Scientific name: Persicaria virginiana

Also known as “Jumpseed”, Virginia Knotweed benefits ducks, other birds and small animals (according to internet sources).

We don’t typically have ducks passing through our back yard, and I’ve never seen any small animals eat it. In the fall when the seeds formed it attracted cardinal birds. For a few weeks they would visit daily and jump from the ground to pick off the seeds!

My parents had this plant in their back yard when I was a kid. I had no idea what it was back then, but when it went to seed, I would go back there, and pull on its long tails, stripping it of flowers (or seeds – I’m still not sure what I was stripping – probably the flowers). It was a relaxing fun thing to do in childhood. It spread pretty well, so I (hopefully), didn’t end up eradicating it.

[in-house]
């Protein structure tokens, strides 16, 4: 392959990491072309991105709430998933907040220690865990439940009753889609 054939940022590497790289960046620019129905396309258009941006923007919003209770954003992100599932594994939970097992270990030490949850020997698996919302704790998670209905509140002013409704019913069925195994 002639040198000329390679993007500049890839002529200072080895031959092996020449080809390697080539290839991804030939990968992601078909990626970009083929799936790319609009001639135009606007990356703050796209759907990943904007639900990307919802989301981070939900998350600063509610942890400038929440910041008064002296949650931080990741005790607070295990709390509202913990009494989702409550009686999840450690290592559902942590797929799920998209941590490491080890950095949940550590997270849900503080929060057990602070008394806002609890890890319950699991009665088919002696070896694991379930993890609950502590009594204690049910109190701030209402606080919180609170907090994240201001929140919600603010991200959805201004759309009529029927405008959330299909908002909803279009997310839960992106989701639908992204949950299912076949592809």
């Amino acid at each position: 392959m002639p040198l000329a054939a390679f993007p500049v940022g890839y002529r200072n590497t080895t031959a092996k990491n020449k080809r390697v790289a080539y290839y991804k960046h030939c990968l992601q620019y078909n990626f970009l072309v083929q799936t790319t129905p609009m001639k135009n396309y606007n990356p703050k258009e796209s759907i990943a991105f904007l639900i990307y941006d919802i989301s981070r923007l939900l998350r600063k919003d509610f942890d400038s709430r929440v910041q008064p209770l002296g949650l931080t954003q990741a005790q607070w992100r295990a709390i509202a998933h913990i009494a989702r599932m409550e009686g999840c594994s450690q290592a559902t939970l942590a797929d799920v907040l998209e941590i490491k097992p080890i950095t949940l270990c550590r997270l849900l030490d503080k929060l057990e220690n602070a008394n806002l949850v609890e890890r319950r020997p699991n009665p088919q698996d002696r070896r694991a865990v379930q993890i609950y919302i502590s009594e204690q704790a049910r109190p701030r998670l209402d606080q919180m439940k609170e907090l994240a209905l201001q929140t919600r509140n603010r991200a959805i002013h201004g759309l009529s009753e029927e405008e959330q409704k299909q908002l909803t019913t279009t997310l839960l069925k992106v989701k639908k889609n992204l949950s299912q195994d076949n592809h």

Fast forward 30 years, and I’m rediscovering the same plant in a whole new light! As an adult, it returned itself to the focus of my attention in my yard far away from where I grew up, in full bloom, growing in the shadiest, deepest section of my raingarden. This time, I didn’t strip it, I scoured the internet, and pestered the plant-ID Facebook groups to find its name, and to my joy, discovered it was the native!

I’m looking forward to watching it spread because it’s such an underrated native plant. As it matures, it produces rich green, and bushy leaves, and grows under the cover of trees (a perfect replacement for your dear-ravaged hostas). So, if you’re struggling to find a good shade-loving plant in a moderately wet location, that is also juglone resistant this is for you!

Sources: https://aquaplant.tamu.edu/plant-identification/alphabetical-index/smartweed/jump-seed/

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